Seen through the prism of Asia, and particularly Hong Kong, it’s hard to grasp the reality of financial calamity in countries like Greece. So here’s the view from the Greek holiday island of Corfu. Greece’s misfortunes make it the G in the Pigs, the Eurozone economic basket cases which include Portugal, Ireland, Italy, Greece and Spain. Things are grim.
Avoiding disaster on Corfu’s perilous roads has always been a challenge, but now it’s doubly hazardous, due to the crater-like potholes and overgrown hedges – nothing gets fixed because of the economy, you are told. Rubbish overflows bins, which get emptied less often than before. Construction has ceased – only four new houses were started this year on the whole island, we learn.
The few tourists in evidence still speed round on scooters and quad bikes, minus helmets, and end up in hospitals and clinics. Where buyer beware: you can be handed a bill totaling several hundred euros, as friends did when their daughter cracked her collar-bone, needing only a simple sling. When her parents protested loudly, the bill was hastily reduced.
It’s hard to tell whether this is a recession driven try-on, or gouging based on the fallacy that all tourists have holiday insurance. Either way, there’s a tendency to charge like wounded bulls, unless someone says “no.” But Corfu still has tourists, yes? Up to a point. It’s changed. Cruise ships call in at Kerkira town still – you can see them on the horizon. But beachside resort towns and taverns that should be heaving in July are deserted, and in many cases, closed. First choice now is the all- inclusive resorts, where meals and drinks are included, discouraging tourists from straying outside to pricey bars and taverns.
Because most of Europe is broke too. The village operators may have only themselves to blame – had the food and drink prices not been inflated in previous years, the all-inclusives might have struggled. But many local places still charge like wounded bulls – three or more euros for a beer or glass of local wine and 20 euros for a main-course moussaka. It may sound cheap compared to Lan Kwai Fong, but this is Corfu, not San Tropez. Some tavern owners get it and have dropped prices – dinner with drinks for 10 cost 135 euros last night – but one round of drinks at another beachside place today came to 45 euros, with four small plates of potato chips. The all –inclusive places may offer limited choice, but they score on value.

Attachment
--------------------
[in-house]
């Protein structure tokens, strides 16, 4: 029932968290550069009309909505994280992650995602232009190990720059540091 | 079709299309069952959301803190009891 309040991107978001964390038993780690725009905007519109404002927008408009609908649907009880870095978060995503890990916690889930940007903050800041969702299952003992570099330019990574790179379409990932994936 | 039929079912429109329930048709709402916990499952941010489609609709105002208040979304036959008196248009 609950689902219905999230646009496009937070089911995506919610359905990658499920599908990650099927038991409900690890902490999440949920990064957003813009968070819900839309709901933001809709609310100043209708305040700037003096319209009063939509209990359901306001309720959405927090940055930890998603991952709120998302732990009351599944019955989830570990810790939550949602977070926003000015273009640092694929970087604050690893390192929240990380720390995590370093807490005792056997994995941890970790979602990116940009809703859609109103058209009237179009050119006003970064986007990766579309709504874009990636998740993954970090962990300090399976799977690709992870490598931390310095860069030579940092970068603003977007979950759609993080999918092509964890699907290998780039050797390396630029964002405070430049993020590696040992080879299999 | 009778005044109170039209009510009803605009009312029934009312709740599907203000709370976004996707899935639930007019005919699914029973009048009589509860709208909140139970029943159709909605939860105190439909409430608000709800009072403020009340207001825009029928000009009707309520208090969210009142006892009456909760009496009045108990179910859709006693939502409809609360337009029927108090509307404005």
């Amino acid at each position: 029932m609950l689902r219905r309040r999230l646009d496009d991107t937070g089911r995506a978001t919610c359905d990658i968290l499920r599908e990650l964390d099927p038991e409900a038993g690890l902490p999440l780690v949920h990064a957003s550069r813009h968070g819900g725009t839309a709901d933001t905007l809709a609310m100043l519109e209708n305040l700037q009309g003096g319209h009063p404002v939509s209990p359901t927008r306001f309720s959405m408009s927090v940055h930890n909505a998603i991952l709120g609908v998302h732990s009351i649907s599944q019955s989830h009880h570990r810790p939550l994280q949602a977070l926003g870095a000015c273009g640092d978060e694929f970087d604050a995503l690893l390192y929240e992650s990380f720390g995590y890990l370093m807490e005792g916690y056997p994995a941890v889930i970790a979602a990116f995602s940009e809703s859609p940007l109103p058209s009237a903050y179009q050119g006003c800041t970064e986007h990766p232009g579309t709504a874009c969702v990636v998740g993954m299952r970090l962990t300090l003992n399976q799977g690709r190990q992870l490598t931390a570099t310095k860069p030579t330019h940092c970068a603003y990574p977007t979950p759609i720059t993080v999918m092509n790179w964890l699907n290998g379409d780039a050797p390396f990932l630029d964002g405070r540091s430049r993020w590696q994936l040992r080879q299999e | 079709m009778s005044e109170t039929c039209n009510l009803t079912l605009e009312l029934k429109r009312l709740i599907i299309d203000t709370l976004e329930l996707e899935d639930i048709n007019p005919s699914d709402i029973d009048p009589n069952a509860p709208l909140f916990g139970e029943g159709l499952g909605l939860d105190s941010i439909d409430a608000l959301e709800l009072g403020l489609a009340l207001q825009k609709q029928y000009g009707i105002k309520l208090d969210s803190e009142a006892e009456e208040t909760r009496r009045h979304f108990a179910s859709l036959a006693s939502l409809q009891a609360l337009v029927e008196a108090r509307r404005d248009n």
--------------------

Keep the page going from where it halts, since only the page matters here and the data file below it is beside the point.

The Russians Invasion
The Euro recession holidaymaker is a different breed. Gone are the affluent Germans and French. Instead it’s Russians, in bulk. The Marbella hotel next door is a case in point. Previously full of French and German families, now it’s all-inclusive and Russian is the lingua franca.
Party till you’re hospitalised
So where have the Corfu-loving Brits gone? They’re a different bunch too. At the southern tip of the island is Kavos, described as “the nearest place to Hell without getting burned” in a Channel 4 documentary. The Kavos strip makes a Bangkok stag weekend look like a Vicar’s tea party. This is where 100,000 young Brits flee the UK gloom every summer for a cheap fortnight package of booze, sun and sex.
Most brag proudly about their exploits, happily sleeping and frying on the beach by day and partying on shots and psychedelic cocktails by night. In between the 60 dance bars serving up English breakfasts and football by day, and unlimited drink all night, are clinics patching up the casualties. Every day the Kavos ambulance speeds along the island’s main road ferrying the stretcher cases to hospital. The resident Kavos tattoo artist, a Brit, says it would be illegal to tattoo people this drunk in England. This hedonistic holiday end of the business is certainly booming, but brings little local employment, because only migrant British workers can stomach Kavos. Post-recession, Corfu could have some reputation re-building to do.